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Energy & Environment

Adapting to climate change: newly formed consortium focuses on climate-driven problems facing Midwestern states

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Erin Gottsacker
/
WXPR
Researchers from the University of Minnesota set up a system to measure water levels on Flambeau Lake in Lac du Flambeau, WI. Their work is part of a study on wild rice in the region.

There’s a multitude of climate change-driven issues that Midwest is already starting to face and that will only get worse.

This includes long stretches of drought followed by heavy periods of precipitation leading to flooding.

Lake Superior is one the fastest warming lakes in the world.

Wisconsin is among the top states in the U.S. with the fastest warming winters which can impact everything from lake health to agriculture.

While these things may not seem as dramatic or dangerous as rising sea levels, more frequent hurricanes, and more intense wildfires that are seen in other parts of the country, that in itself can lead to other issues.

“The Midwest, the upper Midwest, particularly the Upper Midwest is being promoted as kind of a climate refuge for people. One of those places where people are going to migrate to as the climate changes in other parts of the country,” said Rob Croll. “We may have to deal with an influx a much larger population in this area and effects that’s going to have on our natural resources.”

Croll is a policy advisor for the Great Lakes Indian Fish and Wildlife Commission’s inter-governmental affairs. He coordinates GLIFWC’s climate-change program.

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GLIFWC represents 11 Ojibwe tribes in the Wisconsin, Michigan, and Minnesota and is now part of the Midwest Climate Adaptation Science Center Consortium.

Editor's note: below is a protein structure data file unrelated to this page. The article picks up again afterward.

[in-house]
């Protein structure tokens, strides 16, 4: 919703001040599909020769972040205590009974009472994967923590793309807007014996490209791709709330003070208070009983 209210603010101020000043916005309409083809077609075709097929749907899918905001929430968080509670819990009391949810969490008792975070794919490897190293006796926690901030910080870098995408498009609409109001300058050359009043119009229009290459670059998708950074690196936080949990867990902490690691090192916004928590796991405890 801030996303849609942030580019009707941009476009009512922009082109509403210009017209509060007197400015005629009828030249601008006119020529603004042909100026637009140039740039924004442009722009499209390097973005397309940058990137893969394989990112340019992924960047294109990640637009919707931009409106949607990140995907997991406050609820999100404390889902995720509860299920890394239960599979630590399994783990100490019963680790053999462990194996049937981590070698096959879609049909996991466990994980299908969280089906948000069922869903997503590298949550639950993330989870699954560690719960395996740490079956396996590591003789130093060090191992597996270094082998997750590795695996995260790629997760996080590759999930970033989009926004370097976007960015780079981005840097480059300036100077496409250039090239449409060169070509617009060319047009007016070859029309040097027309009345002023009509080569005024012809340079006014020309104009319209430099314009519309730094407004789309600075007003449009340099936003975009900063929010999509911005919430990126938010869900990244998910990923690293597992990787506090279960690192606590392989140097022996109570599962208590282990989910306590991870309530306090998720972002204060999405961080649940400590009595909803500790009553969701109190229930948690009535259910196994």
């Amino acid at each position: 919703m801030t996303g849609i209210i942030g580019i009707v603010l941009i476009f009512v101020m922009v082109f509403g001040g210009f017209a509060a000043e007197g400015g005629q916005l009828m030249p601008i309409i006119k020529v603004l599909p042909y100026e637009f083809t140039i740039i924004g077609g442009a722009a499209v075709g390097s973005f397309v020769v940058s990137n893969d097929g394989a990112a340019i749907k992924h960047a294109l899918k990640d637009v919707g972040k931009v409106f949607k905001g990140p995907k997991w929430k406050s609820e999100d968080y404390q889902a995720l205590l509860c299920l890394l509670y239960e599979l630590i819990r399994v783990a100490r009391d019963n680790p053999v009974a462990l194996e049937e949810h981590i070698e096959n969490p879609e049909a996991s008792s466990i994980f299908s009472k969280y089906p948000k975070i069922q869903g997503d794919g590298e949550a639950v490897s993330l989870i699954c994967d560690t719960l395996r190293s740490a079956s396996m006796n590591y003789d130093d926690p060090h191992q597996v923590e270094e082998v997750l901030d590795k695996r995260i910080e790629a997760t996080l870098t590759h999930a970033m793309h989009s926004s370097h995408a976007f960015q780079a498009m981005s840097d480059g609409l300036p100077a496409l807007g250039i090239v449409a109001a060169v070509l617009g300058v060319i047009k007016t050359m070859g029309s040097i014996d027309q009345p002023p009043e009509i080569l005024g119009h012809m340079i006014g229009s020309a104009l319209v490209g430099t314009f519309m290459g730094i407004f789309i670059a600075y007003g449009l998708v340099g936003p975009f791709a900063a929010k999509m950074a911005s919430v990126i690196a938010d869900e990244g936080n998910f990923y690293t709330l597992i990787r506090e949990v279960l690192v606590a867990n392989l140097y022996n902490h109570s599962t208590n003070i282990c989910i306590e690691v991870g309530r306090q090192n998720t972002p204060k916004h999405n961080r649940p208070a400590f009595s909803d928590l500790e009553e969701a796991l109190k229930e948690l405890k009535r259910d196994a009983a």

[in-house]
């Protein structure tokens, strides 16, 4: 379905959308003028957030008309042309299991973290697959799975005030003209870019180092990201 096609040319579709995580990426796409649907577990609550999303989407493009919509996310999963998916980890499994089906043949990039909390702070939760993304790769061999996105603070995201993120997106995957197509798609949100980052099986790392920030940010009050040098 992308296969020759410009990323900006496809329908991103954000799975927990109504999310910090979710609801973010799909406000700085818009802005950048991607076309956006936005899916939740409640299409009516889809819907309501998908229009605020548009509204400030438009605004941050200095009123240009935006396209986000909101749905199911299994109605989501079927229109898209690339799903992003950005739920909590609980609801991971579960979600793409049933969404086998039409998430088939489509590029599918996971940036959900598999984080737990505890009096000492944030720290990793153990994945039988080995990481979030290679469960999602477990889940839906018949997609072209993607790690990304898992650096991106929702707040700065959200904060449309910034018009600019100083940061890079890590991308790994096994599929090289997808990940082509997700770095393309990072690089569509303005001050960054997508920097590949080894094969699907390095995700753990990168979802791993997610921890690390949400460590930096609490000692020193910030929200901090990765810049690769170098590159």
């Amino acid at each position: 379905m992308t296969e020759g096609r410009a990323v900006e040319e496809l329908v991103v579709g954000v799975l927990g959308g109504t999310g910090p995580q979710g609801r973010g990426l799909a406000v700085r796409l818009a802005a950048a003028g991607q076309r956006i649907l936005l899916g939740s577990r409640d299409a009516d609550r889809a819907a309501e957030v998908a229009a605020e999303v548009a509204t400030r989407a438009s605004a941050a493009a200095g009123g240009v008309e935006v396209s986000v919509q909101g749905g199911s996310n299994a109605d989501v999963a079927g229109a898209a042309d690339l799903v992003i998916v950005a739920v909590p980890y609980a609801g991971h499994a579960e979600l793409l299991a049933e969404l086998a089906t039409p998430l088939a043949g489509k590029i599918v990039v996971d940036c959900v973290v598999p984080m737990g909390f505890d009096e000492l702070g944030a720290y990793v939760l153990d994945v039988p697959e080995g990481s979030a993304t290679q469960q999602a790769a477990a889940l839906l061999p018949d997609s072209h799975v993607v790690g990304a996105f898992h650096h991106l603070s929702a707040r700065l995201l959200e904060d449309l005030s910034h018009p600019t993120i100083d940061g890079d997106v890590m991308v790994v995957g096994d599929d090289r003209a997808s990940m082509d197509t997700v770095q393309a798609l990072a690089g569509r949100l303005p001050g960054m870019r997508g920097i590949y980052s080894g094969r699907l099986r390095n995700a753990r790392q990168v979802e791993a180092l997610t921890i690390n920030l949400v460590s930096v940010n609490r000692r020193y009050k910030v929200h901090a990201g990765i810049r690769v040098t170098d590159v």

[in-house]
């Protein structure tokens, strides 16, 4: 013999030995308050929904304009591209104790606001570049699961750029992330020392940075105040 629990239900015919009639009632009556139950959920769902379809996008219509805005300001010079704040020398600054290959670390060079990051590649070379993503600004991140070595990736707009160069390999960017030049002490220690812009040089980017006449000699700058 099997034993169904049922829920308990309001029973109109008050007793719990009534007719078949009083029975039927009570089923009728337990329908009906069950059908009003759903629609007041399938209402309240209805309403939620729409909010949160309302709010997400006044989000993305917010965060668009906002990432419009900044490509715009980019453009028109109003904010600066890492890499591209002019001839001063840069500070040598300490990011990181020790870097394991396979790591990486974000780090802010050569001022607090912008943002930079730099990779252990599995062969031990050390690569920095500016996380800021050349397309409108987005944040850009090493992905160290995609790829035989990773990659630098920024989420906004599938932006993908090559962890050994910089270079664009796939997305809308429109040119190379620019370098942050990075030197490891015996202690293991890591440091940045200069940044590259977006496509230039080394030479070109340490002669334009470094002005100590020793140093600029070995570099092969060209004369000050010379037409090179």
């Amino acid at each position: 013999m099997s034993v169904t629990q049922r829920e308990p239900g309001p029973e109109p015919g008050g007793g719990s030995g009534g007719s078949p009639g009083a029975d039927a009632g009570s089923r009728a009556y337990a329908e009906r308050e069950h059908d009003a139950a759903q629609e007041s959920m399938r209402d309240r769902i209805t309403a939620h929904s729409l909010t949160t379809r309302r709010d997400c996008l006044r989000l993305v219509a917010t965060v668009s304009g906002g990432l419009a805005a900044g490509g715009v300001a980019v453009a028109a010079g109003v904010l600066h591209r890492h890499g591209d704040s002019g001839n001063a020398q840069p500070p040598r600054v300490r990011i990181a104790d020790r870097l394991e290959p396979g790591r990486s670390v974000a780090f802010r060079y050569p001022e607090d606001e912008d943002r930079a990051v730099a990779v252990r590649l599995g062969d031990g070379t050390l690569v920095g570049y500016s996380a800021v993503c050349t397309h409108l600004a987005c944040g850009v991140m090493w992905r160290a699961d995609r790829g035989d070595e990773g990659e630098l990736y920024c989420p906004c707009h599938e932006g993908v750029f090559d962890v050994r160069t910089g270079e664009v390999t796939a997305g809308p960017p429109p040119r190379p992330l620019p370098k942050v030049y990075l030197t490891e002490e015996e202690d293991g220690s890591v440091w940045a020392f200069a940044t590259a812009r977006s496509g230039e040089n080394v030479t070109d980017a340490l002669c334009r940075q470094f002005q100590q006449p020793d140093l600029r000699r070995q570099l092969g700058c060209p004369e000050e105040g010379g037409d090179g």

Based at the University of Minnesota’s Institute on the Environment, the consortium will research the threats climate change has on natural resources and people in the Midwest.

“We are about delivering science to help wildlife, ecosystems, and people adapt to changing climates. We work with Department of Interior, state, tribal nations, and other partners create research and tools that can be applied directly to adaptation decisions,” said Olivia LeDee, the acting federal director of the Science Center.

The Science Center is already working on 17 projects across the Midwest.

They range from fish habitat sustainability to wild rice restoration.

LeDee says the research is focused on what will be the most negative impacts of climate change and how do we adapt to lessen that impact.

“Our five issues that we’re really going to be focusing on are heavy rainfall and drought, loss of winter, ultra-hydrological regimes, novel terrestrial landscapes, and barriers to and opportunities for adaptation,” said LeDee.

A climate change report published by the Governor’s Task Force on Climate Change has shown that people of color and low-income communities are some of the most adversely affected.

It’s an important reason by both GLIFWC and the College of Menominee Nation were selected for the consortium.

“Tribal communities by nature of their underserved status are disproportionately affected by climate change, so they’ve taken a leadership role in this,” said Croll.

Tribes in the region have taken the lead on projects like wild rice and Great Lakes shoreline restoration.

Croll said while climate change mitigation needs to happen at the national and inter-national level, having this consortium gives all people in the Midwest the best tools to adapt to the changes already impacting our communities.

“Adaptation is local. Having a Midwest climate adaptation science center really reflects the needs and goals all the people in this region,” said Croll.

The University of Wisconsin, Michigan State University, the University of Illinois, and the Nature Conservancy also make up the consortium.

The Midwest CASC is the ninth and final member to the CASC network. Research will be done in Minnesota, Wisconsin, Michigan, Ohio, Indiana, Illinois, Iowa, and Missouri.

The work used to be part of a larger consortium that include the Northeast U.S.

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